The surfing season normally kicks off in September and continues until around March. However, you can catch a decent wave at any time of the year. The biggest and best months for surfing are November and December. One of the best known surfing waves on Siargao and the Philippines, with a worldwide reputation for thick, hollow tubes is “Cloud 9“. The wave was discovered by travelling surfers in the late 1980s. It was named and made famous by American photographer John S. Callahan, who published the first major feature on Siargao Island in the United States based Surf magazine in March 1993, and hundreds of his photos in many other books and magazines since his first visit in 1992. Callahan has put the island on the international map and has drawn thousands of surfers and tourists to Siargao Island. The Cloud 9 break at Siargao is host to an International Surfing contest which usually runs in the last week of September. Recent years have seen Billabong sponsoring the competition but after the change in government in 2010, a new sponsorship deal could not be agreed and so the 2010 competition had no big name sponsor nor were there any International pro surfers.

The Cloud Nine break is by far the most famous wave on Siargao Island but by no means not the only one. There are many other quality waves on Siargao and nearby islands, but Cloud 9 has received more publicity than any other, indeed in the Philippines as a whole. It is one of only a few waves which is easily accessible without a boat, leading to overcrowding and the nickname of “Crowd 9″ among surfers. Reason for there being some great waves around Siargao is that sea bed drops down to 500 meters, then to 1500 meters just a mile off Tuason Point and the reef. Thirty miles from General Luna, it is 10,000 meters deep (that is Mt. Everest plus another 3,000 feet). Typhoons in season pass General Luna to the north east, and they bring the big waves in from the deep water. Siargao is well known as The Surfing Capital of the Philippines with a reputation among surfers within the Philippines and the International scene.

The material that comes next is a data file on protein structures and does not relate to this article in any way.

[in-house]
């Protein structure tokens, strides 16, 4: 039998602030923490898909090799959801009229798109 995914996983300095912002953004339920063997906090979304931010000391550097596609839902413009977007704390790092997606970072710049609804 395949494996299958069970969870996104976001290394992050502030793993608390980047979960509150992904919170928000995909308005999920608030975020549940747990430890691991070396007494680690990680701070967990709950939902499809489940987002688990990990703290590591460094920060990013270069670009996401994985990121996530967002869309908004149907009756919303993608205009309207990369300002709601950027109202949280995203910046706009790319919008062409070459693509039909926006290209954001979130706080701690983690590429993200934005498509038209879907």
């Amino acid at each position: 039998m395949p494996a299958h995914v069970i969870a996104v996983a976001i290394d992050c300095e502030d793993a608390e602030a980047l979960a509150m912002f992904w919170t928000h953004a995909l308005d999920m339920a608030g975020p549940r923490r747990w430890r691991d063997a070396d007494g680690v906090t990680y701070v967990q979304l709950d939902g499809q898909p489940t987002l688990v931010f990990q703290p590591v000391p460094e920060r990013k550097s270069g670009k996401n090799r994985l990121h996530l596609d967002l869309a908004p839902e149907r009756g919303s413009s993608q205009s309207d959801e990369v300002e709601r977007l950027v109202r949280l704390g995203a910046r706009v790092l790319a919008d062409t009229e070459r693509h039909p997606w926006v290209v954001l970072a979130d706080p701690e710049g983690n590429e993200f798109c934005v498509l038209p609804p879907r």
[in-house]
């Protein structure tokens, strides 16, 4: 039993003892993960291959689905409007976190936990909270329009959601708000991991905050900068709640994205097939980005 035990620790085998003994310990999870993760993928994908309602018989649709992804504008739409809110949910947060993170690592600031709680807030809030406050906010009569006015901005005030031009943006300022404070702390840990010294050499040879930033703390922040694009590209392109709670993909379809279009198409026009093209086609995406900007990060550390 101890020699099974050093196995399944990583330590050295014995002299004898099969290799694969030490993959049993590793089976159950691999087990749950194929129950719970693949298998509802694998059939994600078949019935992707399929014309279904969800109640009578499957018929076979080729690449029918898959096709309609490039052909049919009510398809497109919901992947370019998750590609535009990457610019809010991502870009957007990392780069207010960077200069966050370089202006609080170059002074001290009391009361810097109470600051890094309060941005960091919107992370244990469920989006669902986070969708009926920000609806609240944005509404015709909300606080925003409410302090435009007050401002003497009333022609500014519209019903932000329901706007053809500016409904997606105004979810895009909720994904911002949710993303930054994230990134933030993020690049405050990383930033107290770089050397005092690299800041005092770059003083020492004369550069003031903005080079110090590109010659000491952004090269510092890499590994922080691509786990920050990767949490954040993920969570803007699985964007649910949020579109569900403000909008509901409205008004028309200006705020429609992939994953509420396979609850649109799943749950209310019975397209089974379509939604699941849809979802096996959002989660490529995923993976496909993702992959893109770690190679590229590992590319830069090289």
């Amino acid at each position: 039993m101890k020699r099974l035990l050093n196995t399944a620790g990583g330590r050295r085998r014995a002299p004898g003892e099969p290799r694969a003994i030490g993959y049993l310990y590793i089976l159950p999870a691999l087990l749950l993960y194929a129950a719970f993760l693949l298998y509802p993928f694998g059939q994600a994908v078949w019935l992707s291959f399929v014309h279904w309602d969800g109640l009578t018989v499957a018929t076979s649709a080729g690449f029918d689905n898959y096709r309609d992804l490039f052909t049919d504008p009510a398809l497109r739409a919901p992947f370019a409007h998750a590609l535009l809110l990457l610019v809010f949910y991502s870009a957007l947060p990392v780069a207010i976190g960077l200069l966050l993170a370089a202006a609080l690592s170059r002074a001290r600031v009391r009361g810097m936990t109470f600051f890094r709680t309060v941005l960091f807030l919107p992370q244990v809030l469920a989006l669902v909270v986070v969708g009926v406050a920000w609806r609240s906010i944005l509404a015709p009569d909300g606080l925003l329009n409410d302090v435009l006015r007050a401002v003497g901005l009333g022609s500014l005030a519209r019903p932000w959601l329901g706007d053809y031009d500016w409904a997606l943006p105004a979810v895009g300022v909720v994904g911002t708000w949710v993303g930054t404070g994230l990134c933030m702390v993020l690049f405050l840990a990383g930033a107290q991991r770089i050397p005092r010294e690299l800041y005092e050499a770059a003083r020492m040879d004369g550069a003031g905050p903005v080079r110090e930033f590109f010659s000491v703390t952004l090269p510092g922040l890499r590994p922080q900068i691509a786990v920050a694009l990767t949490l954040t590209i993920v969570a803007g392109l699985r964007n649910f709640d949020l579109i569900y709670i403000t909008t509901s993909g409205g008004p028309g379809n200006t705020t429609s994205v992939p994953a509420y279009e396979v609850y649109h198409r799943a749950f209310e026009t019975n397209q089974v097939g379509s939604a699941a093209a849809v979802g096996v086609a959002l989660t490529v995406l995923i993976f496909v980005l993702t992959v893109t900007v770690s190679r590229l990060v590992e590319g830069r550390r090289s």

Swell Consistency and Wind Overview

The graph shows the % of days that had a ridable wind swell (7 secs period or more) or groundswell (10 secs period or more) of over 3ft. It also shows the dominant wind direction. Not all of these days will necessarily give great surf, and very short lived wind swells or longer period secondary swells may produce surf not recorded, but it gives a clear idea of the seasonal trend and a rough guide to the chances of scoring something ridable.

These swell averages are calculated ONLY on swells of more than 7 seconds period. This means this is the average height of a swell that’s likely to produce ridable surf NOT an average of every wave heading toward the beach in a month. Likewise the period is the average period OVER 7 seconds. There will be days that have short period wind swells that won’t produce and ridable swell and these are excluded from the averages. The consistency figure gives the percentage of days that meet this condition. For example if the consistency is 50% you could expect the ‘average’ swell for about 15 days in the month. Of course an average tells only part of the story. A combination of very large and very small swells may produce the same average as a consistent medium sized swell.

surfing cloud 9

An overview on Siargao waves: Obviously we have left out some of the secret spots to try keep the waves for the locals ;-)